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A day in the saddle around Inle.
By Daniel Fisher, February 2013
This was my second trip back to the area, having visited before for a festival. We’d returned primarily to cycle around the area having read others reviews.
Our start point of the day was Century Travel to hire bikes. We’d been there the evening before for dinner and they rented bikes for 1,500Ks which seemed the average price. Their bikes though were 5-speed and she also gave us a bottle of water each so done deal! We’d had a good chat the night before so knew our route already.
Setting off we headed back to the main cross-roads and back out of the town heading north by the Permit Booth (we were not stopped in either direction to see our ticket). Our destination was Shwe Yaunghwe Kyaung temple just a 10 minute ride out of Nyaungshwe. This section of the ride is very pleasant indeed. Dual carriageway means that you only have traffic heading in your direction and the water-ways along the side of the road give you good reason to keep stopping for photographs. As we arrived at the temple we spotted several tour group buses (Saga louts by the score!) so opted to carry on north to investigate another temple that we’d spotted on the way into Nyaungshwe the previous day. We’d been to many temples in the country already and if I was to compare this to any, it would be the temple of the books in Mandalay. Lots of small Paya’s with images of Buddha all with different styles of cones and colouring. The two majestic lions that greet you at the entrance were also impressive. It was only a 15 minute ride from Shwe Yaunhwe Kyaung and worth it. From here we headed back south to our initial destination. The oval windows of Shwe Yaunghwe Kyaung temple really make it something different. Young Buddhist monks sit in the windows studying, making for some fantastic photographic opportunities and don’t they know it! It all felt a little contrived. As a teacher to me it was clear that there was little, if any, learning going on. The “leader board” of donations in the same area listing names and domicile country of passing tour groups also gave it an odd feeling. You’ll have to make your own decision if you visit. The ride back south into town was a pleasant one again with cool winds blowing in off of the water and fields. After the Permit booth you come to a cross-roads. Turn left (east) and cycle passed the market area. After the police station and the high school we arrived at a small, but distinct, cross-roads with signs to both the Red Mountain vineyard and the orphanage. We opted to cycle all the way down to Maing Thauk and then visit the Red Mountain vineyard on the return for a sunset tipple. The road was smooth enough, only getting rough in one or two places and at the bridges. The surrounding fields housed lots of different birds, skitting between fields of sugar cane and dragon fruit. There were plenty of “restaurants” along the road and many smiling faces! Main Thuak was very easy to find. The village itself is split by the road, with the locals either opting to live on the land or out on the water in their stilt houses. The 300m bridge that stretches out to the stilt houses was one of the reasons we wanted to take this ride. We’d planned ahead and used one of the several shelters on the bridge for a picnic. Well worth planning for as it was a great spot to watch the locals (and tourists) arriving from the other side of the lake and also the locals going about their daily business. The bridge is reminiscent of U Bien in Mandalay, though of course not as grand but a great spot for photographs.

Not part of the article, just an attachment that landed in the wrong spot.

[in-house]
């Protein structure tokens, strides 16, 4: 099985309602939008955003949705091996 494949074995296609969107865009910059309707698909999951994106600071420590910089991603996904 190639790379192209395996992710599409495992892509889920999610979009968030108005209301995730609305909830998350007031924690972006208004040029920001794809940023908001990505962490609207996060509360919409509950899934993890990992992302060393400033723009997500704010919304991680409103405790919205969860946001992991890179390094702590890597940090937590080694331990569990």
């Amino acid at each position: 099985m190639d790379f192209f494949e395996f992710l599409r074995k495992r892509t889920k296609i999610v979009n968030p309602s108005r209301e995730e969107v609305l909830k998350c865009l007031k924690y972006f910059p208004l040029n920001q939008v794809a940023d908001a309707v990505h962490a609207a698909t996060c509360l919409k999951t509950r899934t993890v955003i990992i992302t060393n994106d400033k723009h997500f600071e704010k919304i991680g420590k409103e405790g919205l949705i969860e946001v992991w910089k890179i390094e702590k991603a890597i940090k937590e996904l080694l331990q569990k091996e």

After our late but extremely relaxing lunch we headed back up to the road and across and up the hill towards the Forest Monastery. The first part is a gentle up-hill gradient culminating in a more aggressive climb for which we dismounted. Well, we’d just had lunch and didn’t want to exert ourselves any more than we needed to! The views of the lake were pretty spectacular and worth the climb.
From here we headed back down the road and following the local boat guys directions found the local orphanage. Our timing was a little off and there were not so many children there. We were also arriving unannounced. Nonetheless, we were made welcome and our small gifts of fruit from the market, reading books we’d collected from friends in Malaysia and footballs we’d picked up in Yangon were all received with much joy and many smiles. Back on the bikes and back north towards our final destination, the Red Mountain vineyard. We’d read that they closed at 4pm but you were allowed to stay up there for the sunset. We arrived shortly before, though many people arrived much later and were still welcomed in. We opted for the taster session of 4 wines for 2,000Ks per person. It felt very strange to be in Myanmar and sitting drinking reasonably good wines whilst looking out of over the northern part of the lake. With only 1 out of the 4 wines being rejected, we chose to order a full bottle of their red wine for 10,000ks.
Whilst enjoying the sunset we chatted with a young French couple who we’d met previously. They had cycled the west side of the lake first and taken the ferry across the river to Maing Thauk paying 7,000Ks for 4 people. The roads, they told us were much better on the eastern side (our route) and much better with the absence of both buses and lorries hurtling along.
We packed our wine after the sun started to hide itself being the ridge of the hillside and headed back for the last 20 minute ride into Nyaunshwe.
A very enjoyable way to spend a day in Myanmar and one that I’ll do again if I’m ever back this way.
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